2. Direct effects of leptin on size and extracellular matrix components of human pediatric ventricular myocytes. Madani, S., De Girolamo, S., Muñoz, D.M., Li, R.K., Sweeney, G. Cardiovasc. Res. (2006) [Pubmed]
  3. Human bronchial smooth muscle cell lines show a hypertrophic phenotype typical of severe asthma. Zhou, L., Li, J., Goldsmith, A.M., Newcomb, D.C., Giannola, D.M., Vosk, R.G., Eves, E.M., Rosner, M.R., Solway, J., Hershenson, M.B. Am. J. Respir. Crit. Care Med. (2004) [Pubmed]
  4. A class III myosin expressed in the retina is a potential candidate for Bardet-Biedl syndrome. Dosé, A.C., Burnside, B. Genomics (2002) [Pubmed]
  5. Quantification and characterization of myosin peptide-specific CD4+ T cells in autoimmune myocarditis. Maier, R., Miller, S., Kurrer, M., Krebs, P., de Giuli, R., Kremer, M., Scandella, E., Ludewig, B. J. Immunol. Methods (2005) [Pubmed]
  6. Involvement of the C-terminal residues of the 20,000-dalton light chain of myosin on the regulation of smooth muscle actomyosin. Ikebe, M., Reardon, S., Mitani, Y., Kamisoyama, H., Matsuura, M., Ikebe, R. Proc. Natl. Acad. Sci. U.S.A. (1994) [Pubmed]
  7. Cardiac myosin binding protein C gene is specifically expressed in heart during murine and human development. Fougerousse, F., Delezoide, A.L., Fiszman, M.Y., Schwartz, K., Beckmann, J.S., Carrier, L. Circ. Res. (1998) [Pubmed]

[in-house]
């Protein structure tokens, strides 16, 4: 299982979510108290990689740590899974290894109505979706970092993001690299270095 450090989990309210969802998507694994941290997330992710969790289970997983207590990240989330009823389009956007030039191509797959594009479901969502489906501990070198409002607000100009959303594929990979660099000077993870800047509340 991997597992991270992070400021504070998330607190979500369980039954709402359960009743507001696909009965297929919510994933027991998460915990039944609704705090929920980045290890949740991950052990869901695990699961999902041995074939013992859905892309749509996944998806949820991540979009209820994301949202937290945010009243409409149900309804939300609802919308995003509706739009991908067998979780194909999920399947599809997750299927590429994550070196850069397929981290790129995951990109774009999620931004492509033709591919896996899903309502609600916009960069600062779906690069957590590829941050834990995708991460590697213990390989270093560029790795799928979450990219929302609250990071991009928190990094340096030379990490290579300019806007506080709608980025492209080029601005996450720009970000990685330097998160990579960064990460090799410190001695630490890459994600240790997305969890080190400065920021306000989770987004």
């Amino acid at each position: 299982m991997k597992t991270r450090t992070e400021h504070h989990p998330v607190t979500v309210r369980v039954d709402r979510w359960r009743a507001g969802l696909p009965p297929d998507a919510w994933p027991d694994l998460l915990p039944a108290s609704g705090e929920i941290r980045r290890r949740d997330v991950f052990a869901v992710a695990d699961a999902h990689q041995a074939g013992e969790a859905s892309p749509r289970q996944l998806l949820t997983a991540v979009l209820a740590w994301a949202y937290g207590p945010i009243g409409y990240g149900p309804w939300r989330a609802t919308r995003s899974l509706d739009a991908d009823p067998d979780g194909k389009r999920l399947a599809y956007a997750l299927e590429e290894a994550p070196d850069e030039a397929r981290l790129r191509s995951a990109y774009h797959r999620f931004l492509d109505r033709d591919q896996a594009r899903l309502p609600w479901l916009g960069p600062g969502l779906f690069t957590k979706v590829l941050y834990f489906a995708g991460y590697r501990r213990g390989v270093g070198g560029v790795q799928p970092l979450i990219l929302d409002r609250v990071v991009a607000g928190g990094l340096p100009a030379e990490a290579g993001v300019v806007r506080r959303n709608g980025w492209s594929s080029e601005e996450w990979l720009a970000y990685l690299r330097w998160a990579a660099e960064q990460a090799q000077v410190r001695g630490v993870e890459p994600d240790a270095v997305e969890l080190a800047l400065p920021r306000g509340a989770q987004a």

8. Abnormal skeletal muscle bioenergetics in familial hypertrophic cardiomyopathy. Thompson, C.H., Kemp, G.J., Taylor, D.J., Conway, M., Rajagopalan, B., O'Donoghue, A., Styles, P., McKenna, W.J., Radda, G.K. Heart (1997) [Pubmed]
  9. Cross-bridge and calcium behavior in ferret papillary muscle in different thyroid states. Yagi, N., Saeki, Y., Ishikawa, T., Kurihara, S. Jpn. J. Physiol. (2001) [Pubmed]
  10. The region in myosin S-1 that may be involved in energy transduction. Morales, M.F., Ue, K., Bivin, D.B. Adv. Exp. Med. Biol. (1993) [Pubmed]
  11. Structural mechanism of muscle contraction. Geeves, M.A., Holmes, K.C. Annu. Rev. Biochem. (1999) [Pubmed]
  12. Molecular genetics of myosin. Emerson, C.P., Bernstein, S.I. Annu. Rev. Biochem. (1987) [Pubmed]
  13. Regulation of contraction in striated muscle. Gordon, A.M., Homsher, E., Regnier, M. Physiol. Rev. (2000) [Pubmed]
  14. Actomyosin interaction in striated muscle. Cooke, R. Physiol. Rev. (1997) [Pubmed]
  15. Impaired recycling of synaptic vesicles after acute perturbation of the presynaptic actin cytoskeleton. Shupliakov, O., Bloom, O., Gustafsson, J.S., Kjaerulff, O., Low, P., Tomilin, N., Pieribone, V.A., Greengard, P., Brodin, L. Proc. Natl. Acad. Sci. U.S.A. (2002) [Pubmed]